New Product Development
After returning from MetroDesk and having been truly bitten by the startup bug, I started to look out for any problems to solve that could potentially be turned into a business.
After some bad experiences in vape shops, I came up with the idea for Craft Vape Club - a monthly subscription box for vapers.
My initial thought was to set up a simple "Subscribe & Save" style e-commerce business - instead of having to go to the shop to buy the same refill every other day, a box would arrive containing your months supply, all at a discount to you. However, I wanted to better understand the market opportunity so I set up a survey to find out how and why people had gotten into vaping, their current buying habits and importantly what problems/issues they had.
I originally hypothesised that people would want recurring orders of their favourites, but experimenting and trying different flavours was the clear opportunity.
What I found online was a hugely passionate community of people in reddit groups, Facebook groups and on Twitter who had used vaping to stop smoking cigarettes and were huge advocates. For new product development, these passionate groups of people are an invaluable resource for finding a common problem worth solving.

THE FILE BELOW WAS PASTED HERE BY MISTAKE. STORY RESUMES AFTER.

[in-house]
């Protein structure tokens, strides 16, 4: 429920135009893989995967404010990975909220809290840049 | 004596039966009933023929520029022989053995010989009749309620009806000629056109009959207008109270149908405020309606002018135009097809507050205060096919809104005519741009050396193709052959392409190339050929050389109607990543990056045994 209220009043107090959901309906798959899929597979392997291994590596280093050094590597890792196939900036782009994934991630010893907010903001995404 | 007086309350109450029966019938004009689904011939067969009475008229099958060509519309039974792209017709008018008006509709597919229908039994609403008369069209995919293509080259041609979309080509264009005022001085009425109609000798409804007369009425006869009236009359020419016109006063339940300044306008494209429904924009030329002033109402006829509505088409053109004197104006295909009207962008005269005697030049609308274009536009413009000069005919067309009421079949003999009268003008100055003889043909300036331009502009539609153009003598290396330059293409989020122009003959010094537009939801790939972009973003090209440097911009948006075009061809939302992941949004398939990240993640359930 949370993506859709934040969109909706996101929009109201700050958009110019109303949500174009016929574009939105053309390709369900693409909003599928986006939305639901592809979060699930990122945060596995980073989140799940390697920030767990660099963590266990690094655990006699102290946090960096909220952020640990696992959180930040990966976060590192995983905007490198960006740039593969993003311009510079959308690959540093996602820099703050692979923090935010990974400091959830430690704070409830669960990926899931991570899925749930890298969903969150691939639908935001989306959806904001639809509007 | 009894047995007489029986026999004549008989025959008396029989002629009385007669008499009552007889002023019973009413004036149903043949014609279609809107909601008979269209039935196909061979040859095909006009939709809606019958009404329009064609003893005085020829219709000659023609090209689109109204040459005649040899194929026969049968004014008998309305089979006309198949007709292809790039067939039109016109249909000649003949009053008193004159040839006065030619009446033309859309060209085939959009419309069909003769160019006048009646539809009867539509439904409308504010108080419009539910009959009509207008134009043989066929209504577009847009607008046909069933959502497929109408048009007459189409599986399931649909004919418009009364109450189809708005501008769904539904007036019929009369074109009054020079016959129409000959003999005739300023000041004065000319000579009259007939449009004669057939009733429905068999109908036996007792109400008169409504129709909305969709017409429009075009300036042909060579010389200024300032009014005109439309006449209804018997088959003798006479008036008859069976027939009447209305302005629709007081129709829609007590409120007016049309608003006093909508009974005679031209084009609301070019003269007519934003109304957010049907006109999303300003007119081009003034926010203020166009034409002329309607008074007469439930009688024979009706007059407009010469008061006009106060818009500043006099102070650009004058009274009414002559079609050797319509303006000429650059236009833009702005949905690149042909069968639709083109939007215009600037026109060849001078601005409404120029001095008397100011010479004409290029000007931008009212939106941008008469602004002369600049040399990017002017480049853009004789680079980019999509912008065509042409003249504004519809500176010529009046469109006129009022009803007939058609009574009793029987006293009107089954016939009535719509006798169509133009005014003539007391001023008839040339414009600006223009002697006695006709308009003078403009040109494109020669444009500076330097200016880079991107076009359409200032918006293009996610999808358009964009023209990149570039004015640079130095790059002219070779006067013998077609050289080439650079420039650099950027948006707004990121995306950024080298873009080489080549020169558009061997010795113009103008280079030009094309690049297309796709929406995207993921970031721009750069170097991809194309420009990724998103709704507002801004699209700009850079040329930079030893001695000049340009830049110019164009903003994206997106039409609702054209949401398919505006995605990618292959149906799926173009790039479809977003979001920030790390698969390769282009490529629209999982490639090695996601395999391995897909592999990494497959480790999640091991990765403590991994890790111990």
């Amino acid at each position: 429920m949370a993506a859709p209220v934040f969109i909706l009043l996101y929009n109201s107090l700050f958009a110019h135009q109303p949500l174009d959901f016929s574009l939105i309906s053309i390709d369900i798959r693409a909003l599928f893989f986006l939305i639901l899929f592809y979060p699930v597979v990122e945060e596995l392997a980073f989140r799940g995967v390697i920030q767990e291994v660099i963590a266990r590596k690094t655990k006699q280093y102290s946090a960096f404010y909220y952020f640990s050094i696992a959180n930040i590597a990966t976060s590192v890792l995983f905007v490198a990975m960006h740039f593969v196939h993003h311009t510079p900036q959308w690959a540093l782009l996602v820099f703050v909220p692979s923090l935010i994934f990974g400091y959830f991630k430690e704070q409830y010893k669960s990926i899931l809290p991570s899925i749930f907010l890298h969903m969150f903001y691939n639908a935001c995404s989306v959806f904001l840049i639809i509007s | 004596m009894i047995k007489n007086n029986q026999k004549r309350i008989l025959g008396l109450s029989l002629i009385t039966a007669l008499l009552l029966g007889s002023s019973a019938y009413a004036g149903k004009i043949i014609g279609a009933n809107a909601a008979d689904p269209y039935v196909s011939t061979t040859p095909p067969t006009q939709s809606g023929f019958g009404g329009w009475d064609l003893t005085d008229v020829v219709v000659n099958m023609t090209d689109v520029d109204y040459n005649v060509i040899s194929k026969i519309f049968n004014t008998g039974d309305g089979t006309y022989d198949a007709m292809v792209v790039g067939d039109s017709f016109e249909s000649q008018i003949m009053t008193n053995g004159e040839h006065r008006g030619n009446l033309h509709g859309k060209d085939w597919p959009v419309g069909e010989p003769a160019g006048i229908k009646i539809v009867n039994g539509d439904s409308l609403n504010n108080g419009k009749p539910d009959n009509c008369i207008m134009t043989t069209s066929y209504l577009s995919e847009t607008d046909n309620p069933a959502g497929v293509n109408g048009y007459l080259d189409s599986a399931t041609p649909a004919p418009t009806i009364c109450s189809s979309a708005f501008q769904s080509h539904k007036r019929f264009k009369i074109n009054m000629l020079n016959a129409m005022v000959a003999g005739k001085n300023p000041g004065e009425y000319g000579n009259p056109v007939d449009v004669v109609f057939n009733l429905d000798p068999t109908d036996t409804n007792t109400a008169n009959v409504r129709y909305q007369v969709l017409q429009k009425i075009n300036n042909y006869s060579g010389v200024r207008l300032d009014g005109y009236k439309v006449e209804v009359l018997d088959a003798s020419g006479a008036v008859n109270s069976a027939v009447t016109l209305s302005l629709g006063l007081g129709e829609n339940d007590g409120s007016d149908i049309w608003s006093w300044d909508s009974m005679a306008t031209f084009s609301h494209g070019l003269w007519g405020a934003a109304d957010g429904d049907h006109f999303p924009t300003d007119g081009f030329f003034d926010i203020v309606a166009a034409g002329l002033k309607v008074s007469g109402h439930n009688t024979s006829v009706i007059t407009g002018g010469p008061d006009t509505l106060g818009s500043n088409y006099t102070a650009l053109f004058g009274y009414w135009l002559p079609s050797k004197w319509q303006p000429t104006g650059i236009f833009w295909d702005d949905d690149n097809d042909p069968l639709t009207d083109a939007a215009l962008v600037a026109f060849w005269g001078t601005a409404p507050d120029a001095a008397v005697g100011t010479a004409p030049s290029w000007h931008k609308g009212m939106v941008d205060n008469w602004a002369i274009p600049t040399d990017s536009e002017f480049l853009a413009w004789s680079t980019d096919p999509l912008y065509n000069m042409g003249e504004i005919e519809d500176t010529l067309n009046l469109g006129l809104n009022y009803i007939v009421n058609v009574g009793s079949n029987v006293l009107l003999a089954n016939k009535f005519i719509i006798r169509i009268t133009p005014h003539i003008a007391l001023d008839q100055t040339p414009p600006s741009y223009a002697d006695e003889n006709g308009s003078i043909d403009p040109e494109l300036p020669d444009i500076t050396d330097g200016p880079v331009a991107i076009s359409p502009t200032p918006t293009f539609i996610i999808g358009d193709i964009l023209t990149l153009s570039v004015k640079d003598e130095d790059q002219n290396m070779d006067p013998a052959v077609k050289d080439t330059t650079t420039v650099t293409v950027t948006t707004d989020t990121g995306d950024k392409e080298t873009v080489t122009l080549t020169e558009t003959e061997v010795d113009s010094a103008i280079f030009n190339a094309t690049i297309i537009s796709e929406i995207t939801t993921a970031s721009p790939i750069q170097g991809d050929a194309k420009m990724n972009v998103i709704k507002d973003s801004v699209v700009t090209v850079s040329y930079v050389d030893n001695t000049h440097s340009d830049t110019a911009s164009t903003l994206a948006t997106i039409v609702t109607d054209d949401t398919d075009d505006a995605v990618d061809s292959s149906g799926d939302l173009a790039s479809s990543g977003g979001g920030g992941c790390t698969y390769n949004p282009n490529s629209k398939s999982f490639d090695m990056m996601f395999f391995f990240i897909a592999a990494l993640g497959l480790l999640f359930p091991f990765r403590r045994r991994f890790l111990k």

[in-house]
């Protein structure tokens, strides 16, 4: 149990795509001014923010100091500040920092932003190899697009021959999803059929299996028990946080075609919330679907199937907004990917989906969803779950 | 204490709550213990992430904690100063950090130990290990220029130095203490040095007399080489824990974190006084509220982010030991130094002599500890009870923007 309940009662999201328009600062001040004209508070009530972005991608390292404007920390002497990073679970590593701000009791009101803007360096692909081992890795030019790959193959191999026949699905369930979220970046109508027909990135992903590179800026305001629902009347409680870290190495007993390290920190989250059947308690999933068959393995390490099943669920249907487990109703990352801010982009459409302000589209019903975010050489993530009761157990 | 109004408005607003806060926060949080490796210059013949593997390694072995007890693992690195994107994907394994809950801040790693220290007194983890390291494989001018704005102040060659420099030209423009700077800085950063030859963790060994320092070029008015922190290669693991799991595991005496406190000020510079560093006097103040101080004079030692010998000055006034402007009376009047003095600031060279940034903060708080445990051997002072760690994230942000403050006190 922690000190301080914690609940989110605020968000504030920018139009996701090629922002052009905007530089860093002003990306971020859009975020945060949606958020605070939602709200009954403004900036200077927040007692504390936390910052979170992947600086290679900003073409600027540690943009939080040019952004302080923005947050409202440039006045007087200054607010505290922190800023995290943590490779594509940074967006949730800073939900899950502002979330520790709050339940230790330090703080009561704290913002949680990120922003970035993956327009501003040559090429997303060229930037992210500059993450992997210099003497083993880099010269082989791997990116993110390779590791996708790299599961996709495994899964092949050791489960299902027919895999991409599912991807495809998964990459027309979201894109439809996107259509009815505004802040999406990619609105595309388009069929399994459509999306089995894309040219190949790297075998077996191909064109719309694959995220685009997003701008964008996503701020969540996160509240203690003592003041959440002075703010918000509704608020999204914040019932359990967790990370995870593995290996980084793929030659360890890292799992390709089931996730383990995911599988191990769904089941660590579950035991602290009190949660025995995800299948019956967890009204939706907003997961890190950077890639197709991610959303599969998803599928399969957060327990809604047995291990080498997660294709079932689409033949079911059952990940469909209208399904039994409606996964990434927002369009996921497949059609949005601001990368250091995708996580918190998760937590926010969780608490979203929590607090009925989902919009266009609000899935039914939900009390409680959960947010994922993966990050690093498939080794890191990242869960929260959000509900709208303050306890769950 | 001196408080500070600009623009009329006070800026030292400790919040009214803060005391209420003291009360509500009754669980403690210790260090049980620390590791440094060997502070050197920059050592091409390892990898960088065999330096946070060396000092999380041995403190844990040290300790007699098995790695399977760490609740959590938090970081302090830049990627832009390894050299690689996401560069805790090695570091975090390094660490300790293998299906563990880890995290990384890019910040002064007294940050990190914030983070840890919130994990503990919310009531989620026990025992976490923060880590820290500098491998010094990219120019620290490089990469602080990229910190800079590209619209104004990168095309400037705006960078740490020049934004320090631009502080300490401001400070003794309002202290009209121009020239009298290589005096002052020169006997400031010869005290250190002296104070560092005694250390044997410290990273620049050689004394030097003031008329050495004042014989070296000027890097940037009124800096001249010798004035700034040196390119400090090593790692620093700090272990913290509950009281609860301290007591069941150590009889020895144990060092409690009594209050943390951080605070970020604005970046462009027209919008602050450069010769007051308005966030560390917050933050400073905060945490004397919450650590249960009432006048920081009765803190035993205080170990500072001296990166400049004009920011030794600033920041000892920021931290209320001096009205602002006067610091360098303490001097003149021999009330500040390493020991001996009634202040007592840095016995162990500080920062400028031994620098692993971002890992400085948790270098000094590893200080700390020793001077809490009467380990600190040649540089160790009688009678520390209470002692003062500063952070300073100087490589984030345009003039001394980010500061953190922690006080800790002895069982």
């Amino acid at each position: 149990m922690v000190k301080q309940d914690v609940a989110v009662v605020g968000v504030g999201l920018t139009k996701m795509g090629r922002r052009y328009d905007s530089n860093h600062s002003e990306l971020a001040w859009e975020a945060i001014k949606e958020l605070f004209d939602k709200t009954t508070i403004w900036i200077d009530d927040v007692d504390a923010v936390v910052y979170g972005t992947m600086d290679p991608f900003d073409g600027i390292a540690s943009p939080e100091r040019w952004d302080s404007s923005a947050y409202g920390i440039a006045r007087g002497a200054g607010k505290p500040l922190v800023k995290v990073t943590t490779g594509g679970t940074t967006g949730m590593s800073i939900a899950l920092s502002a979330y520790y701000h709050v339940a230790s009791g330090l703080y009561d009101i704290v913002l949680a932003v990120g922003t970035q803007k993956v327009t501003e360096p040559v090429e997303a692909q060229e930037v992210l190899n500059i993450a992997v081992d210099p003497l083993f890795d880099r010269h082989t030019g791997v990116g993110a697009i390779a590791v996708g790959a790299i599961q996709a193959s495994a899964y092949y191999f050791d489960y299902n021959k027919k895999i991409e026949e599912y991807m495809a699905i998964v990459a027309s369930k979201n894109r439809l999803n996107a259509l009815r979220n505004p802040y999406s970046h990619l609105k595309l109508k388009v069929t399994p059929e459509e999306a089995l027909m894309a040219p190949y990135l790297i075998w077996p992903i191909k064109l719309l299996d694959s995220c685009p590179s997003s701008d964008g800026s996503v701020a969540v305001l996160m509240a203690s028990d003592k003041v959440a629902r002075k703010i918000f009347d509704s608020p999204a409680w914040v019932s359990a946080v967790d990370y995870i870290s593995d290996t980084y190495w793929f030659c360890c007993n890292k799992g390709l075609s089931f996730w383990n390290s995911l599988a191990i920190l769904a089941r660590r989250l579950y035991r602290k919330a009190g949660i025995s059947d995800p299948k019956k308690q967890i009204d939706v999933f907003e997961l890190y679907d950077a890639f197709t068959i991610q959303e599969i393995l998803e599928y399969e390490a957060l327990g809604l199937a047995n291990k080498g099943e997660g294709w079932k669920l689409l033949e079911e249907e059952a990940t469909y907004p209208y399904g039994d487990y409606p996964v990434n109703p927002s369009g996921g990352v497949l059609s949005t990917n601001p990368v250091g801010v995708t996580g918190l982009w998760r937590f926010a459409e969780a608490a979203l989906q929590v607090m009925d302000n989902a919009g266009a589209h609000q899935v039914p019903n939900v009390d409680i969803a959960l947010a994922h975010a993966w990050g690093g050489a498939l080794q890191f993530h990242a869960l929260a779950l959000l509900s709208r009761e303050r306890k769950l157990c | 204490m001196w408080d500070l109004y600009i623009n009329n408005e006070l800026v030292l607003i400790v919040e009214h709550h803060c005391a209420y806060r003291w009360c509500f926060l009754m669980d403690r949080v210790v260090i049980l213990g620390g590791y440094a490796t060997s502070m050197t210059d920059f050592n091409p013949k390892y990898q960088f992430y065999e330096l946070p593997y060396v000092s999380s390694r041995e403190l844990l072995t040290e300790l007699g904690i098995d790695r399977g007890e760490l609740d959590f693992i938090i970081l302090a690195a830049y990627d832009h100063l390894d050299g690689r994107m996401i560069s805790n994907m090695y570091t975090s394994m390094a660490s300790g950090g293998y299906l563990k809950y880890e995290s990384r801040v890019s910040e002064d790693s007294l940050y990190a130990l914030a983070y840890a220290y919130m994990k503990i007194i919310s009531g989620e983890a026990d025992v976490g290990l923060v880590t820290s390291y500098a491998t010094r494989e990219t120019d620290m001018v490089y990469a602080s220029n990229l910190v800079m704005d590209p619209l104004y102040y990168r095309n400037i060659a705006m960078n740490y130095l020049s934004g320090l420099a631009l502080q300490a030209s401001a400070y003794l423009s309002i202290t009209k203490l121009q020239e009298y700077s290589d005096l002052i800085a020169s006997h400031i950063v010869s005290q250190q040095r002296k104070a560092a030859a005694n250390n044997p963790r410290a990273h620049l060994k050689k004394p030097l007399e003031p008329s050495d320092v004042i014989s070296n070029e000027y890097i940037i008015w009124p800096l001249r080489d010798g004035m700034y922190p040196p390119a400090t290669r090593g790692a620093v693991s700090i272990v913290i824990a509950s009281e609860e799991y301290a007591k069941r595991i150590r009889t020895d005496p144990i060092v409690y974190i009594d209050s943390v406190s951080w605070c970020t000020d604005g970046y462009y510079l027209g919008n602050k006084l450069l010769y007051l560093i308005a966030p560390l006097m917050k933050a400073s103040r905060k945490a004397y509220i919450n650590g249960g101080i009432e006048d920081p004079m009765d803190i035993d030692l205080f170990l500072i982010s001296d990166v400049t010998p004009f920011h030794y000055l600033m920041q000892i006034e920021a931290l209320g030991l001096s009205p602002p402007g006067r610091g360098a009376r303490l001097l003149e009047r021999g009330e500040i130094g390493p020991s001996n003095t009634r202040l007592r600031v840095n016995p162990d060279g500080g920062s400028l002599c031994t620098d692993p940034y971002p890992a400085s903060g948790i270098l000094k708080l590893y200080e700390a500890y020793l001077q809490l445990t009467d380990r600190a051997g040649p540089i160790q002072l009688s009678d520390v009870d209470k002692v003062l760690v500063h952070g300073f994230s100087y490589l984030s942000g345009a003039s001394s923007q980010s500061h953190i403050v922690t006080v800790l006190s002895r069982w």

After creating a landing page where people could register their interest and getting over 700 signups inside a month, I set out to build the website using various third party services. I used Shopify as the e-commerce solution, Typeform for the 'flavour profile' form and Airtable as my relational database and way of choosing the contents of each customers bespoke monthly box. I ended up with this technology stack after much trial and error, initially using Google Sheets to manage orders and preferences. Once this got to breaking point, I was then able to architect better processes as I understood precisely what needed to be automated.
The most important learning from both Craft Vape Club and MetroDesk has been the need to get in between the problem, doing things that don't scale and understanding the manual operations and processes before trying to automate them with technology. Often we can rush straight into designing a technological solution, without truly understanding what we're designing a solution for.
I've had some great feedback and someone even felt compelled to blog about the sign up experience.
In spite of strong sales numbers and most importantly high engagement and feedback from members, I had to retire the idea due to legislative changes in the space that meant growth became prohibitive - namely an advertising ban in the UK. Whilst being responsible for the entire business was hugely rewarding, I learned that being a solo founder is an extremely tough endeavour - especially when confined just to evenings and weekends - and I much prefer and value the rewarding relationship of being part of team.